Medlite-10 successful mission, great training for all involved
By 2nd Lt. Rusty Ridley, 153rd Air Wing
/ Published April 30, 2010
KHARROUBA AIR BASE, Tunisia --
Members of the 153rd Airlift Wing returned April 22 from a joint exercise known as Medlite-10 at Kharrouba Air Base, Tunisia.
The 153rd Medical Group was joined by other members of the 153AW including civil engineering, security forces, emergency management, flight equipment and public affairs. The Illinois Army National Guard, and the Nevada Army Reserve worked alongside members of the Tunisian military in an exercise aimed at enhancing medical capabilities and improving medical interoperability between the two forces through conducting a disaster response and chemical, biological, radiological, nuclear and high-yield explosives(CBRNE) exercise.
Medlite, which started in 2000, is a tradition between Tunisia and U.S. Forces. This is the seventh combined medical exercise.
Col. Khaled Lamine, deputy head of the emergency department of the medical hospital in Tunis, said, "The relations between our two medical services are being consolidated by running these Medlite exercises; indeed these occasions are giving a real chance to both personnel to meet, share knowledge and improve their proficiencies."
Medlite-10 included about 140 Tunisians and 37 U.S. military medical personnel including: physicians, nurses, technicians, medical administrators and other specialized and support personnel. "This is a great opportunity for us," said Col. Stanley Bruntz, 153rd Medical Group commander, "Medical personnel all around the world have a natural bond. Our mission is to treat the sick, care for the wounded, care for those who need medical care. If you are a medical person, physician, provider--that is your ultimate goal--to reduce suffering of people."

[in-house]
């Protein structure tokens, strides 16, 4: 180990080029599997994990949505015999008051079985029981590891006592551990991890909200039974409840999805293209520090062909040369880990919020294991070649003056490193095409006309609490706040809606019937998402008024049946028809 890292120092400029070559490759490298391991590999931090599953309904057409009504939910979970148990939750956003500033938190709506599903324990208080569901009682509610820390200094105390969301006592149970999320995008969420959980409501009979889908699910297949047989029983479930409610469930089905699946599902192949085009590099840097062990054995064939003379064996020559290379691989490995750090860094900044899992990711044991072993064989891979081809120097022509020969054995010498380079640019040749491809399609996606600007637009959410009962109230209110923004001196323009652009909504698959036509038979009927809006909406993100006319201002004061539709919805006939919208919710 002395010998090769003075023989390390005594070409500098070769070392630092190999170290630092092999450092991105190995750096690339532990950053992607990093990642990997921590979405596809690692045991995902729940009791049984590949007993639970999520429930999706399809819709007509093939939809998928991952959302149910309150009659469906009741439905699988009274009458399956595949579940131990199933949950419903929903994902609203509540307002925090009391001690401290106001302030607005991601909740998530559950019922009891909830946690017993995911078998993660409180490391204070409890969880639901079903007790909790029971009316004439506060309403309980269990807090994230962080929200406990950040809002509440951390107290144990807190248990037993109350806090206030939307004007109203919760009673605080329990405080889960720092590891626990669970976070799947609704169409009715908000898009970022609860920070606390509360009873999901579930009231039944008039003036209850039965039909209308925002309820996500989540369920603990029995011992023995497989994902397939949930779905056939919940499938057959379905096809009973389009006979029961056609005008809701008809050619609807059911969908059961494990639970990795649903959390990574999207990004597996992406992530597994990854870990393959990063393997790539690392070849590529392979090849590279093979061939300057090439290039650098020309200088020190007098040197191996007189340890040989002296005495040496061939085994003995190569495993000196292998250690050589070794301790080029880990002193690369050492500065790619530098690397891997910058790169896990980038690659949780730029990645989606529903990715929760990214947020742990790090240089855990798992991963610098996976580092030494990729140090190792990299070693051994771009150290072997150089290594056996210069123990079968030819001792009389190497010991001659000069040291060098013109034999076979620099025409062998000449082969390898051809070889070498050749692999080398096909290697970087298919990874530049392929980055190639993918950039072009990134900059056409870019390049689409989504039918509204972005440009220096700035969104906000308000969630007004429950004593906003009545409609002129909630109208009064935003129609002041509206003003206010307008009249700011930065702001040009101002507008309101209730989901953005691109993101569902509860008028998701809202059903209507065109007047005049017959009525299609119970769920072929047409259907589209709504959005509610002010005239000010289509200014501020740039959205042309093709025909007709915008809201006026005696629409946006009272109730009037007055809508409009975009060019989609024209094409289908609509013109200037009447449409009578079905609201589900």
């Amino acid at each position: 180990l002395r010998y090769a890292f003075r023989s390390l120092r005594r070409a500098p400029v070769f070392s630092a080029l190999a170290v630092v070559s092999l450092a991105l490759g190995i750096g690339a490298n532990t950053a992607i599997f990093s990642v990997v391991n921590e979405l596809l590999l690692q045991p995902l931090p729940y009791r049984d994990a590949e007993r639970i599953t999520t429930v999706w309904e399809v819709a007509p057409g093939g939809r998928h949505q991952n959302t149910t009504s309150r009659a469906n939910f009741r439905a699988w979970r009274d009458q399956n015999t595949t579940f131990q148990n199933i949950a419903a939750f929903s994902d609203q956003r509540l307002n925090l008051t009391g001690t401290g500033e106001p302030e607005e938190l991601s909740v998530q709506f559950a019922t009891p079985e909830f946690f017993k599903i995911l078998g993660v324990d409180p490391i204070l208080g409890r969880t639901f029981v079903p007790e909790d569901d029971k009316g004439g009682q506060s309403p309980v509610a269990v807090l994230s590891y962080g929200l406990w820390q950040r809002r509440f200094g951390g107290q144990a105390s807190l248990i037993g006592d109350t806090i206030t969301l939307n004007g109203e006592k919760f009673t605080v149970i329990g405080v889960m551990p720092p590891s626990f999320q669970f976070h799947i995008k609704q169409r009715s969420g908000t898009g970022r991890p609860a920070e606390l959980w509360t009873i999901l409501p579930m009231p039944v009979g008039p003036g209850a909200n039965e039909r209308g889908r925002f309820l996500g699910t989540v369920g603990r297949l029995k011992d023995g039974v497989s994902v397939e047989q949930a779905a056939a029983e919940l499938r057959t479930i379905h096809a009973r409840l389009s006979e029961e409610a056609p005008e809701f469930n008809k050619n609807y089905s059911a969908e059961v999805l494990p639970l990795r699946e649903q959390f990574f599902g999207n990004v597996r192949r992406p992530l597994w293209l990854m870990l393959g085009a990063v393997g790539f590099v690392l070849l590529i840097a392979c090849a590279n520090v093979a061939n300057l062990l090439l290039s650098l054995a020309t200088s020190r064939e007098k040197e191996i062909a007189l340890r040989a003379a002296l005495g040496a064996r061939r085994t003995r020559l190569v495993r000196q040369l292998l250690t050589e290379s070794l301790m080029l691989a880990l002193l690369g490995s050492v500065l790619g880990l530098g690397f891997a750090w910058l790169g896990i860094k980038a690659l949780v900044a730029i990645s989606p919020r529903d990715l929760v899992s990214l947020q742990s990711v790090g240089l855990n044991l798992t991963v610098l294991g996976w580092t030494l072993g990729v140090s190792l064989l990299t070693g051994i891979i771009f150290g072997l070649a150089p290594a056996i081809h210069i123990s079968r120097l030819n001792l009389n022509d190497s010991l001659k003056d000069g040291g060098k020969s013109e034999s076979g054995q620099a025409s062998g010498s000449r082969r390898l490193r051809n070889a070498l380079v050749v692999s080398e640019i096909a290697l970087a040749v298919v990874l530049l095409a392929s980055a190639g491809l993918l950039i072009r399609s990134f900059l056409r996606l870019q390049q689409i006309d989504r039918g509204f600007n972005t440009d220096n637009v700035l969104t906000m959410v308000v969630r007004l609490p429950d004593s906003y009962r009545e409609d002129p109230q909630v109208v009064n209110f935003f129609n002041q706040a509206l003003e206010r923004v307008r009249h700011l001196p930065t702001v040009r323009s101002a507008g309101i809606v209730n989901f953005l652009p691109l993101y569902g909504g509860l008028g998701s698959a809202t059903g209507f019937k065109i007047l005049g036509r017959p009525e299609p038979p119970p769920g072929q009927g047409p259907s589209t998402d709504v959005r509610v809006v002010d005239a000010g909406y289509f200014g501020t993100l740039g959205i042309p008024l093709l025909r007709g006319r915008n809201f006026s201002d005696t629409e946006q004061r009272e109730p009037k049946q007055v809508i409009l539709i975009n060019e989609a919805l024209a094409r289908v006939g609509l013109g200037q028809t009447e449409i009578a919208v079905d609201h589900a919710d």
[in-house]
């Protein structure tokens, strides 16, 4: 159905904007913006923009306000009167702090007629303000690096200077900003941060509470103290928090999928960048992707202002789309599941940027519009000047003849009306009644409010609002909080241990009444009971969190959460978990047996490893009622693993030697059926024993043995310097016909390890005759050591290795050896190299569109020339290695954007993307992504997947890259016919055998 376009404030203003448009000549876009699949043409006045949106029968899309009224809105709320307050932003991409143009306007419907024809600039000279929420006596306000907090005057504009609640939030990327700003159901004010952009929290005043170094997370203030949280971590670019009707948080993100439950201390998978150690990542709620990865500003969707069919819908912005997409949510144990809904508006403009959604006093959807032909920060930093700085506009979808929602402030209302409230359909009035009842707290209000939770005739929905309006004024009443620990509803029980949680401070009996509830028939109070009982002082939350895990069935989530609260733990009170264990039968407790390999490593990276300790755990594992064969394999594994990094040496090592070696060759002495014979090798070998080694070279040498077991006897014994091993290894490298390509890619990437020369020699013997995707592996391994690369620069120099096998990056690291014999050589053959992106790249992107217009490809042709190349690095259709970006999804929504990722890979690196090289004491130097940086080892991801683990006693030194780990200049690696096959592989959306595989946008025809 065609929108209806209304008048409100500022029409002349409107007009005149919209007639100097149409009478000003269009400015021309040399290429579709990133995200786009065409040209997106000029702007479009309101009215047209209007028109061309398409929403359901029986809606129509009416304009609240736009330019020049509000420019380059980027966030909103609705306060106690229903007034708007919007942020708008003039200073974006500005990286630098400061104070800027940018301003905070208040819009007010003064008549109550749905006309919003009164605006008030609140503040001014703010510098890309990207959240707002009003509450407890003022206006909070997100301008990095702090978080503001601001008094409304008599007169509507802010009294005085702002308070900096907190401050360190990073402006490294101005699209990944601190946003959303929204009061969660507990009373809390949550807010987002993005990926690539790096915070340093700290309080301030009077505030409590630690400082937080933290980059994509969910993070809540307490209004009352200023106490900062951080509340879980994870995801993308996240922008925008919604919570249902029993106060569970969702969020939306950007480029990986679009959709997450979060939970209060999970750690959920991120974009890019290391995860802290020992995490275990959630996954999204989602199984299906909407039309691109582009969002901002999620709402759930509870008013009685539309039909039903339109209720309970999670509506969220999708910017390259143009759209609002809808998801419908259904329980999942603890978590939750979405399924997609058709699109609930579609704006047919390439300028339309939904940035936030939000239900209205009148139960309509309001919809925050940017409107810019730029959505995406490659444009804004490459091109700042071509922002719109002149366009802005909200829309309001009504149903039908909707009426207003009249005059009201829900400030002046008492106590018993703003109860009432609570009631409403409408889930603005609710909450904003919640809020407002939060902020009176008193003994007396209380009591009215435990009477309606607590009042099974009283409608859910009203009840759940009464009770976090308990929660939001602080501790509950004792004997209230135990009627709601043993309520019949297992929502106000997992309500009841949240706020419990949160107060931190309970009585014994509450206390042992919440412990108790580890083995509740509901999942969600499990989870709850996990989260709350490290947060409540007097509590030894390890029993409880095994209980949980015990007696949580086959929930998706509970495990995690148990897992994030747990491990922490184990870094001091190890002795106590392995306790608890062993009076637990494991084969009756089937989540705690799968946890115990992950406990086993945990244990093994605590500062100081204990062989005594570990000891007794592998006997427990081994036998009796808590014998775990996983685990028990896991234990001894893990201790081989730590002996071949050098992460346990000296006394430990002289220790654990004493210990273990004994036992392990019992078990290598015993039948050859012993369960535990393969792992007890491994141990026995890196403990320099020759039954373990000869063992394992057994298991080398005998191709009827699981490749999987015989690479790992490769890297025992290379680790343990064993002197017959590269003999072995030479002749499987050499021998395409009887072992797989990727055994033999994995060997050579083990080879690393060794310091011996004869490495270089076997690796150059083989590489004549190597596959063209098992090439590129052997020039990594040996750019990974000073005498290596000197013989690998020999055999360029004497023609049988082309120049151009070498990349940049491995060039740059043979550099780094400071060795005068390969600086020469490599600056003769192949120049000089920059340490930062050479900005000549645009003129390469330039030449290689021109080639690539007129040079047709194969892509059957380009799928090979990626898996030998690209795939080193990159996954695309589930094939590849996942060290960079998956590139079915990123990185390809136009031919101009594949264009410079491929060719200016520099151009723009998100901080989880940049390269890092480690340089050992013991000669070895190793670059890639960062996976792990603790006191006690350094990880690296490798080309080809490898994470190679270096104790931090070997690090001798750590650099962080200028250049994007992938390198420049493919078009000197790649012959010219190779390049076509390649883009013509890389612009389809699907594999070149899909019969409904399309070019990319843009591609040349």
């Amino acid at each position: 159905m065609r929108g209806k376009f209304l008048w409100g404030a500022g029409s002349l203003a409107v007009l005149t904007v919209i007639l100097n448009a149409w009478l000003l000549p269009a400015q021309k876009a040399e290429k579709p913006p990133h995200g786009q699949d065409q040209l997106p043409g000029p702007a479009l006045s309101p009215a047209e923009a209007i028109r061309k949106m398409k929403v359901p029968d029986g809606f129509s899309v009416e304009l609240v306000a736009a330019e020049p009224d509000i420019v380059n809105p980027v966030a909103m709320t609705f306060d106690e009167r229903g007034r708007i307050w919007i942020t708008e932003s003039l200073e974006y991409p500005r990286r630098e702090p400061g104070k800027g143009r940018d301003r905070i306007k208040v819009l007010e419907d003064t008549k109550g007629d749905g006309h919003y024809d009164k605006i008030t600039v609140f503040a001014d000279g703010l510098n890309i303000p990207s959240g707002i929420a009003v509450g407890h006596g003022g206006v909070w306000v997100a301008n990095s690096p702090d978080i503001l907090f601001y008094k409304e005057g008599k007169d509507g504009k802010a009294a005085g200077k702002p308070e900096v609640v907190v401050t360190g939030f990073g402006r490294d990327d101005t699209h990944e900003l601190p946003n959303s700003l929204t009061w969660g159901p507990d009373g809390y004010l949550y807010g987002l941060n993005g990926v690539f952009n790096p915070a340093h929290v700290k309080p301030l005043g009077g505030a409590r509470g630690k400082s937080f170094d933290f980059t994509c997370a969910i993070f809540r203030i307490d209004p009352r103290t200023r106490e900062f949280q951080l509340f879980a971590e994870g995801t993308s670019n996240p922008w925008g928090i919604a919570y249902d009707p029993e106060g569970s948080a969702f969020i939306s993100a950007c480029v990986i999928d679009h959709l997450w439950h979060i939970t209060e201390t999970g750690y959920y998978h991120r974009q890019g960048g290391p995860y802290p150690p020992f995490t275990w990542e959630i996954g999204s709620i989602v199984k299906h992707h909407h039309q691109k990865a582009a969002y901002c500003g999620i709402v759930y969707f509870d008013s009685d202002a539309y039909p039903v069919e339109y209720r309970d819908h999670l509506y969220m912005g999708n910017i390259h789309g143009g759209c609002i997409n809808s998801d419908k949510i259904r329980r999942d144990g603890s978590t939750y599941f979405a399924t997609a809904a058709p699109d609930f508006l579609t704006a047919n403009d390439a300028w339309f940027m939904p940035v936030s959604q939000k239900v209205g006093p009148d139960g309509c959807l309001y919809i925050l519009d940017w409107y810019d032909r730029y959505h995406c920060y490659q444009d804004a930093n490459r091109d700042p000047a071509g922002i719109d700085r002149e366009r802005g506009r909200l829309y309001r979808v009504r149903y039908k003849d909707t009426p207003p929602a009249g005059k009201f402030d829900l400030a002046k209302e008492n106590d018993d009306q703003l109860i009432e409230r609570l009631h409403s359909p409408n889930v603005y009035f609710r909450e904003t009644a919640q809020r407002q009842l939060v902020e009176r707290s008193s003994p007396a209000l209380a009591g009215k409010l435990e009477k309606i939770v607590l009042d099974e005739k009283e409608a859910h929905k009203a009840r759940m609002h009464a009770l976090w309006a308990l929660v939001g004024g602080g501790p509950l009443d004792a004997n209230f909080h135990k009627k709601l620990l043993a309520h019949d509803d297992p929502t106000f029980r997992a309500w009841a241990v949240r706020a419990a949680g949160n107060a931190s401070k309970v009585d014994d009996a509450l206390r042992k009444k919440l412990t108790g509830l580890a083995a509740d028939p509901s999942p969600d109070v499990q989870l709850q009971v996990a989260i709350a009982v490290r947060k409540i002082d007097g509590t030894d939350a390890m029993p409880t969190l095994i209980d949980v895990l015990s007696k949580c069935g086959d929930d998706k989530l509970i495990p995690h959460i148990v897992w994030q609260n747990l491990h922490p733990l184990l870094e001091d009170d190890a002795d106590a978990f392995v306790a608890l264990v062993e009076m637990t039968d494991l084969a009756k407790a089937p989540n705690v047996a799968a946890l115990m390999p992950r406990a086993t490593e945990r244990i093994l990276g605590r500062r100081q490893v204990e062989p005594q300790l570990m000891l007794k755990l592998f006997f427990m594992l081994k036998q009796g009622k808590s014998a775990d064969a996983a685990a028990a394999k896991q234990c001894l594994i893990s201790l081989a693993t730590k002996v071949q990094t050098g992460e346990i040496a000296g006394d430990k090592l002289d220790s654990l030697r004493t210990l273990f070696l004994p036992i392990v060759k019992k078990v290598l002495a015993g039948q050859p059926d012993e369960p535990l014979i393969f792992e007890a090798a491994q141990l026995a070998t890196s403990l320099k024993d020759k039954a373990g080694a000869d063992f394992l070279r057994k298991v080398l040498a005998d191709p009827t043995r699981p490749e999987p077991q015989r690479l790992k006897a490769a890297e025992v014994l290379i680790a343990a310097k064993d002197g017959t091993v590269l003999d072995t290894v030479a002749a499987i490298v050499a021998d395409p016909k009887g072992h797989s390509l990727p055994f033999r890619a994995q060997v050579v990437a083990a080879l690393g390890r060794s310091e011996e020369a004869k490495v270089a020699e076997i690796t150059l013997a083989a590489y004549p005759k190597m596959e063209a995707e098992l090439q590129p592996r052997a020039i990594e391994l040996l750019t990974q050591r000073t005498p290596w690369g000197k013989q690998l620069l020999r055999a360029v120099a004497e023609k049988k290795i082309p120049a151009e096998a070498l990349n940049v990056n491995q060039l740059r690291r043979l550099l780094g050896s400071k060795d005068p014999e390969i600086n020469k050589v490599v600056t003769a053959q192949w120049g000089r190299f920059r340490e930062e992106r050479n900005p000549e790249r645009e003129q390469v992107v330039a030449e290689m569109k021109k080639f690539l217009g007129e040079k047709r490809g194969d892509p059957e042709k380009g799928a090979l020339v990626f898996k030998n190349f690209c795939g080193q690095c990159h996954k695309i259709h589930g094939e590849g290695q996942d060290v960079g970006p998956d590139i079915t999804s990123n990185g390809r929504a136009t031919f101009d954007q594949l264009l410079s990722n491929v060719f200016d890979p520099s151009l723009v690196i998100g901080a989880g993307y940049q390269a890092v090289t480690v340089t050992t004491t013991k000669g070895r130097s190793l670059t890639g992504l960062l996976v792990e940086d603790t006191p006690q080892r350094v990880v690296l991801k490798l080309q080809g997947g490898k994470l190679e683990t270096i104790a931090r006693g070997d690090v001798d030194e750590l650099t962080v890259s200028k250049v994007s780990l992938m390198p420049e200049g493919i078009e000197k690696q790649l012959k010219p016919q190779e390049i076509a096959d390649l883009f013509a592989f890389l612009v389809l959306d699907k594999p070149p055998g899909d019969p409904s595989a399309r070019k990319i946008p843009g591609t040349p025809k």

The field training exercise was based on a chemical plant which produces organo-phosphates for use in homes as pesticides that was damaged causing a major explosion with multiple casualties suffering from nerve agent exposure, thermal and trauma injuries.
According to Chief Master Sgt. Kristing Mauer, the 153 AW senior health technician, there were a large mixture of classes for all of the different groups of personnel.
"Providers worked with our providers and received a lot of advanced trauma life support training," she said.
"The medical field training exercise will be an opportunity to practice what has been seen during the didactic phase on the field," said Lamine. Bruntz said, "The joint Tunisian-U.S. exercise allows us to learn from each other and increases greater functionality and cooperation between the two countries."
Chief Master Sgt. Michael Grimm, U.S. Air Forces Africa and 17th Air Force command chief said, "The partnership program is an outstanding initiative. It develops long-term relationships between the Air Force and our partner nation, builds continuity in training, and I think it's going to grow dividends over the years as the partnership matures. Folks who came here as Airmen come back as NCOs and senior NCOs, or lieutenants come back as captains, majors and colonels down the road."
"Both sides are obviously excited about what they're doing," said Col. Philip Fallin, 404th Air Expeditionary Group commander currently assigned with 17th Air Force at Ramstein Air Base, "Tunisia has proven to be a very gracious host. And the folks from Wyoming are obviously well prepared and eager to do a good job."
"Tunisia has had an outstanding relationship with the United States. I think it's something they value very highly and they would like to see not only continue, but continue to expand," Fallin said. The United States has valued strong diplomatic relations with Tunisia for over 200 years. On March 26, 1799, the first agreement of friendship and trade was conducted between Tunisia and the United States.